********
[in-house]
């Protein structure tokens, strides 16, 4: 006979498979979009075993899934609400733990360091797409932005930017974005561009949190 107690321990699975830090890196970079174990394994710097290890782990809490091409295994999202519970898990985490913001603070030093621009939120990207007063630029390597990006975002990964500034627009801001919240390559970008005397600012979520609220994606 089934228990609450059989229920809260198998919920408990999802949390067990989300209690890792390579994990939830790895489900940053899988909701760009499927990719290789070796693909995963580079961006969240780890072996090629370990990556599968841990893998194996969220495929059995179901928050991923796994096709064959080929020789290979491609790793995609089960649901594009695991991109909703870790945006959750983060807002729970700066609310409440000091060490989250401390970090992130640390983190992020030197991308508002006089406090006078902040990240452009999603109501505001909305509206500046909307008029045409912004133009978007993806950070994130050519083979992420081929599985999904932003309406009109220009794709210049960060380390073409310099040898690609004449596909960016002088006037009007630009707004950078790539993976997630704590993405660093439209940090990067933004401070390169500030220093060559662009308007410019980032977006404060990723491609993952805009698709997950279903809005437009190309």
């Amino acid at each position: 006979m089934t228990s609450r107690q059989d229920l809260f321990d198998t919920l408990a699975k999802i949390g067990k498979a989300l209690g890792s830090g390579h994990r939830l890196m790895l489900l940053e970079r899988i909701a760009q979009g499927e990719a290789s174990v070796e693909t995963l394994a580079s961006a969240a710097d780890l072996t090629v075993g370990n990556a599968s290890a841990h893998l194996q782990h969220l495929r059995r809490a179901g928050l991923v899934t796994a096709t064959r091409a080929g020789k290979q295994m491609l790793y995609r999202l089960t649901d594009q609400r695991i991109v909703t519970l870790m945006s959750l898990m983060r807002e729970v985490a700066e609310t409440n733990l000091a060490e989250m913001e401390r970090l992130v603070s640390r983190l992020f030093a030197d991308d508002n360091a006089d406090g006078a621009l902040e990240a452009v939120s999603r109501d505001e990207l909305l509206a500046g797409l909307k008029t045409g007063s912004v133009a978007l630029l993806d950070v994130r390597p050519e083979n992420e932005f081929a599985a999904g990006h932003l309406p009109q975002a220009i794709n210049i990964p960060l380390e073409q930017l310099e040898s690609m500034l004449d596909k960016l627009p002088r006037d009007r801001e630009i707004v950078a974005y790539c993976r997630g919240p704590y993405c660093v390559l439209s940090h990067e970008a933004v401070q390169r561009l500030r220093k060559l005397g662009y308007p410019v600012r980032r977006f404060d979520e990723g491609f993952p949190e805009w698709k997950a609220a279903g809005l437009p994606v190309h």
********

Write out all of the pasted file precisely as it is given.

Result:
[in-house]
């Protein structure tokens, strides 16, 4: 006979498979979009075993899934609400733990360091797409932005930017974005561009949190 107690321990699975830090890196970079174990394994710097290890782990809490091409295994999202519970898990985490913001603070030093621009939120990207007063630029390597990006975002990964500034627009801001919240390559970008005397600012979520609220994606 089934228990609450059989229920809260198998919920408990999802949390067990989300209690890792390579994990939830790895489900940053899988909701760009499927990719290789070796693909995963580079961006969240780890072996090629370990990556599968841990893998194996969220495929059995179901928050991923796994096709064959080929020789290979491609790793995609089960649901594009695991991109909703870790945006959750983060807002729970700066609310409440000091060490989250401390970090992130640390983190992020030197991308508002006089406090006078902040990240452009999603109501505001909305509206500046909307008029045409912004133009978007993806950070994130050519083979992420081929599985999904932003309406009109220009794709210049960060380390073409310099040898690609004449596909960016002088006037009007630009707004950078790539993976997630704590993405660093439209940090990067933004401070390169500030220093060559662009308007410019980032977006404060990723491609993952805009698709997950279903809005437009190309």
């Amino acid at each position: 006979m089934t228990s609450r107690q059989d229920l809260f321990d198998t919920l408990a699975k999802i949390g067990k498979a989300l209690g890792s830090g390579h994990r939830l890196m790895l489900l940053e970079r899988i909701a760009q979009g499927e990719a290789s174990v070796e693909t995963l394994a580079s961006a969240a710097d780890l072996t090629v075993g370990n990556a599968s290890a841990h893998l194996q782990h969220l495929r059995r809490a179901g928050l991923v899934t796994a096709t064959r091409a080929g020789k290979q295994m491609l790793y995609r999202l089960t649901d594009q609400r695991i991109v909703t519970l870790m945006s959750l898990m983060r807002e729970v985490a700066e609310t409440n733990l000091a060490e989250m913001e401390r970090l992130v603070s640390r983190l992020f030093a030197d991308d508002n360091a006089d406090g006078a621009l902040e990240a452009v939120s999603r109501d505001e990207l909305l509206a500046g797409l909307k008029t045409g007063s912004v133009a978007l630029l993806d950070v994130r390597p050519e083979n992420e932005f081929a599985a999904g990006h932003l309406p009109q975002a220009i794709n210049i990964p960060l380390e073409q930017l310099e040898s690609m500034l004449d596909k960016l627009p002088r006037d009007r801001e630009i707004v950078a974005y790539c993976r997630g919240p704590y993405c660093v390559l439209s940090h990067e970008a933004v401070q390169r561009l500030r220093k060559l005397g662009y308007p410019v600012r980032r977006f404060d979520e990723g491609f993952p949190e805009w698709k997950a609220a279903g809005l437009p994606v190309h």